Well. I don’t know what kind of weather you’ve been having where you are, but here in Chicago, we’re receiving a little bit of a blizzard. Actually, that’s not right. There’s nothing little about it. Six inches of fluffy white fell fast and furious through the end of my work day and into my commute, meaning what usually makes for a 30-minute drive became just under two hours, full of fishtailing and slushy slow-crawling and, well, clutching the steering wheel while fighting back tears.
Through all that time in the car, I spent a lot of time thinking, mainly about how only an idiot doesn’t fill up her gas tank the morning of a projected snowstorm. That was quickly followed, though, by the list of people I could call if I hit empty before reaching an exit, and then a realization that I am blessed indeed. Also, I knew that if I ever did reach home again (and I was praying with all my heart and shaking hands that I would), there was a golden roasted turkey waiting for me.
The turkey, a shining triumph in my eyes, was the fruit of having Monday off work and spending the day—where else?—in the kitchen. My blogging friend Macheesmo recently posted his version of Roasted Lemon Chicken, and the moment I saw it, I knew I would make it. I mean, really, look at it! Since he mentioned being inspired by Tyler Florence, I checked out Food Network as well, and what I created was a combination of the two recipes.
It was, simply, delicious: moist, tender, garlicky, filled with refreshing citrus. At first bite, it reminded me of those rotisserie chickens you can buy at the grocery store, which, if you were to spy on me when I need a fast meal, is the kind of thing you’d see me grabbing, along with a loaf of fresh, crusty Italian bread.
But a few more bites in, I realized it was better. Like, OH BOY, better. The-reward-at-the-end-of-a-long-commute better. Did-I-really-make-this better!?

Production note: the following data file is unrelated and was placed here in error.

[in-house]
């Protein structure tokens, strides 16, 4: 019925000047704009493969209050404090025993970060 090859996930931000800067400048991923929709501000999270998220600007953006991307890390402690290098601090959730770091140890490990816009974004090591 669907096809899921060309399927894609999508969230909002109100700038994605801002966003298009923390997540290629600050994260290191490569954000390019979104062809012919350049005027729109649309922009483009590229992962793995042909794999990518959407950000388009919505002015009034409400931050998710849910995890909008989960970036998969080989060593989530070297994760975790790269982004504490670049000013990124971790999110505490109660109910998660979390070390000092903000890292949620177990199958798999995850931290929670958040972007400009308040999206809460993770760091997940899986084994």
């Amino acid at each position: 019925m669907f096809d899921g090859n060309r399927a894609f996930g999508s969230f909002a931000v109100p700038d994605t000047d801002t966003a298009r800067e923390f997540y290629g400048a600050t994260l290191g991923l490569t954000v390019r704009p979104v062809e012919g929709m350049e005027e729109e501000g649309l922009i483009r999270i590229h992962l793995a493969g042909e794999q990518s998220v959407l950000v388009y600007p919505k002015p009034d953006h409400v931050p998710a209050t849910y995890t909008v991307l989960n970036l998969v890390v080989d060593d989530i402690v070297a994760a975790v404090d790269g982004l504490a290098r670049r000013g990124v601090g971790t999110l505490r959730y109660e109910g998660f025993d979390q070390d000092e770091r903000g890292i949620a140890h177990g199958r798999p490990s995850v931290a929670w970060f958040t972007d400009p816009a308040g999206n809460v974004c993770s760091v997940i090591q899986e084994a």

I gave some to my brother, who raved and raved about how much he loved it and then e-mailed me this afternoon to say again it was amazing. And I knew, steadying my vehicle on the final hill, two stoplights before home, that it would be a warm, comforting, satisfying dinner on a night when I felt cold and wet and in need of something hearty.
(By the way, I did hear, in the course of that drive, that other parts of the country are or will soon be receiving similar weather, so, if you live, well, anywhere, there’s a chance you’ll want this chicken, too.)
Another thing you should know about this meal: it’s very easy. I promise. You season the bird, stuff it with half a lemon, half a head of garlic, some herbs, and then you stick it in a roasting pan, surrounded by potatoes and carrots. (Note: Macheesmo used a 9 X 13 pan with good results, so that’s another option.) Stick it in the oven for a while, and, for a rotisserie effect, you’ll turn it every 20 minutes or so. The turning proved to be the only difficult part, but it’s entirely optional.
Oh, and it goes fast. When I came home, all wanting to kiss the ground and collapse on the sofa, the roast turkey was on the counter, completely eaten. This is what was left, literally:
I’m just saying: You won’t want to wait on this one.
1 (4 to 5 pound) free-range chicken
Salt and freshly ground black pepper
1 lemon, halved
1 head garlic, halved
1/4 bunch each fresh rosemary and parsley
1/4 cup olive oil
2-pound mix of red new potatoes, fingerling potatoes and baby carrots
Preheat the oven to 375 degrees F.
Rinse the chicken with cool water, inside and out, then pat it dry with paper towels. Season the cavity with salt and pepper, and then stuff the lemon half, garlic half (chop a garlic head right in half, easy as that) and herbs inside. Place the chicken, breast-side up, in a roasting pan. Toss the potatoes and carrots around the chicken.
Season the whole thing with a fair amount of salt and pepper and drizzle with olive oil. Roast the chicken and potatoes for 1 1/2 to 2 hours, or until the thermometer says 170 degrees F when inserted into the thickest part of the thighs. Every 15 to 20 minutes, turn the chicken 45 degrees, in order to create a rotisserie effect and make the skin nice and crispy. Toss the potatoes and carrots to ensure even cooking. You’ll also want to baste periodically—with the pan juices, with squeezed lemon, with chunks of butter. I also used a tongs to rub the garlic, which had fallen out, over the outsides.
Once the meat is fully cooked, remove the chicken to a platter and let stand for 10 minutes, so the juices settle back into the meat before carving. Serve with the roasted potatoes on the side.